“The Bible says the Lord will give you the desires of your heart if you just focus on Him. I love the opportunity he’s given me to encourage people’s lives with the teaching of the Word of God. I love the way Chuck Smith taught us to really teach the Bible book by book, verse by verse. It’s been real precious. Also, what has been really neat is the support I’ve gotten from a lot of my pastor friends in Calvary Chapel to continue to pursue and do the music I’m doing. Regardless if it has a Christian influence like ‘In My Father’s House’ and ‘I Am Sure’ or my music as it comes out today like this new project which is a mainstream secular/Americana project, the church supports me. The church is right there with me.
“Early on, neither I nor the church congregation that I had at the time understood, and I think there was some question about, ‘Can you do both?’ Sometimes, people want to say, ‘How can you go out, do this music, and still be a pastor of a church?’ It all flows. I’ve got a very unique position in life right now. I’ve got a very unique position in having a church but still going on the road, traveling, doing concerts. Quite frankly, when I go into a place to play, we have done worship services with my band. My band is the worship band at our church. They learned all of my music, and we go out.
“I’m not out there to proselytize when I go into secular venues. I’m out there to share my life, and the biggest part of my life is the fact that Jesus Christ has saved me and loves me. He has given me the desires of my heart. He gave me the gift of music, so we always get to share with the people regardless. If they hear ‘A Good Feelin’ To Know’ and ‘Pickin’ Up The Pieces’, they still hear. We’re there and we’re sharing this, because we know where the gift has come from. It’s come from Jesus.”
I always ask experienced artists this question at the end of interviews: Once you’ve stepped off of the tour bus for the final time and are at that great gig in the sky, how do you want to be remembered and what do you hope your legacy is? Richie was asked this, as well.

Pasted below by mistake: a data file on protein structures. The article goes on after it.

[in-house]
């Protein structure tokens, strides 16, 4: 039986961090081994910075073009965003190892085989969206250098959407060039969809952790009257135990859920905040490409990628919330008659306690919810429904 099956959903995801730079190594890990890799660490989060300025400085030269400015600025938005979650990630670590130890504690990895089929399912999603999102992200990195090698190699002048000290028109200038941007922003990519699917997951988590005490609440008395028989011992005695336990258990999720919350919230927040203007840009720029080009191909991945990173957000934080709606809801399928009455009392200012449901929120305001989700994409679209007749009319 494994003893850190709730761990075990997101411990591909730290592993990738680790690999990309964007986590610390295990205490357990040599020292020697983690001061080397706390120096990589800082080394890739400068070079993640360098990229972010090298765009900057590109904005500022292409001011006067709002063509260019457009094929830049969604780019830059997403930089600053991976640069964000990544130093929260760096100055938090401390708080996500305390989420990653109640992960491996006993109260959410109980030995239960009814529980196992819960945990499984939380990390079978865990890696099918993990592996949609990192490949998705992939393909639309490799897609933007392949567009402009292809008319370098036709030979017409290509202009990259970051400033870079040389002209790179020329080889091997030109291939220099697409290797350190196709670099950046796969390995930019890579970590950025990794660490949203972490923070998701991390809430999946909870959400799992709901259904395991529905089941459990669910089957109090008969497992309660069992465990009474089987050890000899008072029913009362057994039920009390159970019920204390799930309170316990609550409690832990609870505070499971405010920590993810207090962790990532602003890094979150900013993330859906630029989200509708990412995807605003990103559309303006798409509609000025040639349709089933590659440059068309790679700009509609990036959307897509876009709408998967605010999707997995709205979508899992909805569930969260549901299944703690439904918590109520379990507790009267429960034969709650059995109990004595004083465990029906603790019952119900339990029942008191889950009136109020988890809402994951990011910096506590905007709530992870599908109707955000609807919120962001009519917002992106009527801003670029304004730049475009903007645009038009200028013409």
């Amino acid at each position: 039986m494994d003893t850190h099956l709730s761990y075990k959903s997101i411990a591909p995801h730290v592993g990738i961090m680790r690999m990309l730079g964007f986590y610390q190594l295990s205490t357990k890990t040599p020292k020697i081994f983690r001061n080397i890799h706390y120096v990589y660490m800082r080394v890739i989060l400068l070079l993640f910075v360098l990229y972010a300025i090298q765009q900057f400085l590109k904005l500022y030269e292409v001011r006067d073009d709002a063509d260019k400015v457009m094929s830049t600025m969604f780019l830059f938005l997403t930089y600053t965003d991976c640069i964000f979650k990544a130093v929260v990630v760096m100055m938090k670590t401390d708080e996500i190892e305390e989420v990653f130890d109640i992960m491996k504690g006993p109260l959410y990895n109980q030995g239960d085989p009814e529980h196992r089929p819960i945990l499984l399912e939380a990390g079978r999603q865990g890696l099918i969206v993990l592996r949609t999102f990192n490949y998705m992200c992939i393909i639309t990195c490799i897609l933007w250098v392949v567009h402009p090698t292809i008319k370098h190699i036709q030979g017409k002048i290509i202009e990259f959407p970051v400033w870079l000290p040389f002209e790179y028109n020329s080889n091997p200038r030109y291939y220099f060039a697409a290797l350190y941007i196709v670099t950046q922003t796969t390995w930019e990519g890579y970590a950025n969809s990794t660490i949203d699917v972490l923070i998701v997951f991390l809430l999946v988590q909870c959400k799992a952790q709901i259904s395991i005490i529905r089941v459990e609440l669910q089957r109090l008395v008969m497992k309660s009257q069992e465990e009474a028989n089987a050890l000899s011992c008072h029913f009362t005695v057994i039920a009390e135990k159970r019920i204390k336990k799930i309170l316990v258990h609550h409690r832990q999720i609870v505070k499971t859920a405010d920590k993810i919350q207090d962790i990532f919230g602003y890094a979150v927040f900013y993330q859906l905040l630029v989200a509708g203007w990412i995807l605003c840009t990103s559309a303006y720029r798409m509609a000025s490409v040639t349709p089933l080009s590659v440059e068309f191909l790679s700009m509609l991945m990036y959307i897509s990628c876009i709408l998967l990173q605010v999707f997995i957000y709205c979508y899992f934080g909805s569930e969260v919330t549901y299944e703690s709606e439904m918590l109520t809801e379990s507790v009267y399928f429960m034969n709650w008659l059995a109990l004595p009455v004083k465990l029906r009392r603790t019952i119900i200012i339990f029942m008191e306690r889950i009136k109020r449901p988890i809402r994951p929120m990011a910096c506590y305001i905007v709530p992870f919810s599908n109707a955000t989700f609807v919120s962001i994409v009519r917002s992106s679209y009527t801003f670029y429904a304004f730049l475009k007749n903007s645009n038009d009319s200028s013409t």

“Truly, I want to hear the Lord say ‘Well done, thou good and faithful servant.’ He didn’t tell me just to preach within the four walls of a church building. He told me to go into all the world and to proclaim his goodness, glory, and salvation. That’s what I want to do. I sincerely believe in my heart that is being accomplished by the response I get from all kinds of people. People who are believers, people who are nonbelievers, people who are Jewish, people who have no real understanding of faith at all.
“They come to me and say, ‘There’s something about you, and on that stage, there’s something that shines. Something that glows.’ At seventy years old, it’s really special to be able to stand up there and get that kind of feedback. I was just answering a person who I don’t even know from Montana who said, ‘I accepted the Lord a long time ago, but I walked away from the Lord. I don’t know why, but I feel the need to reach out to you to help me along and get back on this path’. If I can lead anybody to the foot of the Cross where Jesus’ forgiveness is, that’s what it’s about for me.”
Read the Boomerocity review of "Hand In Hand," here.